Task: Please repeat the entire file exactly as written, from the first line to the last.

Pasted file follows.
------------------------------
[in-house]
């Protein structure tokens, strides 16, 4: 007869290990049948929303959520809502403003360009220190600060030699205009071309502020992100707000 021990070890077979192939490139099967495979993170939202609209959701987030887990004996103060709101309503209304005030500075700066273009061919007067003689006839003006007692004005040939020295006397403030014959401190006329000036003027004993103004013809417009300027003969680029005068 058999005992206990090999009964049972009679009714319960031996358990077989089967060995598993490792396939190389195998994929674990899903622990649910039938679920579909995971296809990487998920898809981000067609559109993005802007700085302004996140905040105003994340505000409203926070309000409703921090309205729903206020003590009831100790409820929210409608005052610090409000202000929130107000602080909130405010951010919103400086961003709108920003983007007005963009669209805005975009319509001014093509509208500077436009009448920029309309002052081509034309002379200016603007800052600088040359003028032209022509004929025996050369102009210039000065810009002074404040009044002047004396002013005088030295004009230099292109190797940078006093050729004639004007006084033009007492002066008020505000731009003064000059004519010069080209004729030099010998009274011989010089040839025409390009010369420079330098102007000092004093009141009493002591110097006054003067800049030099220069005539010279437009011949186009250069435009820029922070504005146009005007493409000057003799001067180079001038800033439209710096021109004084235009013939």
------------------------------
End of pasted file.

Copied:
[in-house]
């Protein structure tokens, strides 16, 4: 007869290990049948929303959520809502403003360009220190600060030699205009071309502020992100707000 021990070890077979192939490139099967495979993170939202609209959701987030887990004996103060709101309503209304005030500075700066273009061919007067003689006839003006007692004005040939020295006397403030014959401190006329000036003027004993103004013809417009300027003969680029005068 058999005992206990090999009964049972009679009714319960031996358990077989089967060995598993490792396939190389195998994929674990899903622990649910039938679920579909995971296809990487998920898809981000067609559109993005802007700085302004996140905040105003994340505000409203926070309000409703921090309205729903206020003590009831100790409820929210409608005052610090409000202000929130107000602080909130405010951010919103400086961003709108920003983007007005963009669209805005975009319509001014093509509208500077436009009448920029309309002052081509034309002379200016603007800052600088040359003028032209022509004929025996050369102009210039000065810009002074404040009044002047004396002013005088030295004009230099292109190797940078006093050729004639004007006084033009007492002066008020505000731009003064000059004519010069080209004729030099010998009274011989010089040839025409390009010369420079330098102007000092004093009141009493002591110097006054003067800049030099220069005539010279437009011949186009250069435009820029922070504005146009005007493409000057003799001067180079001038800033439209710096021109004084235009013939």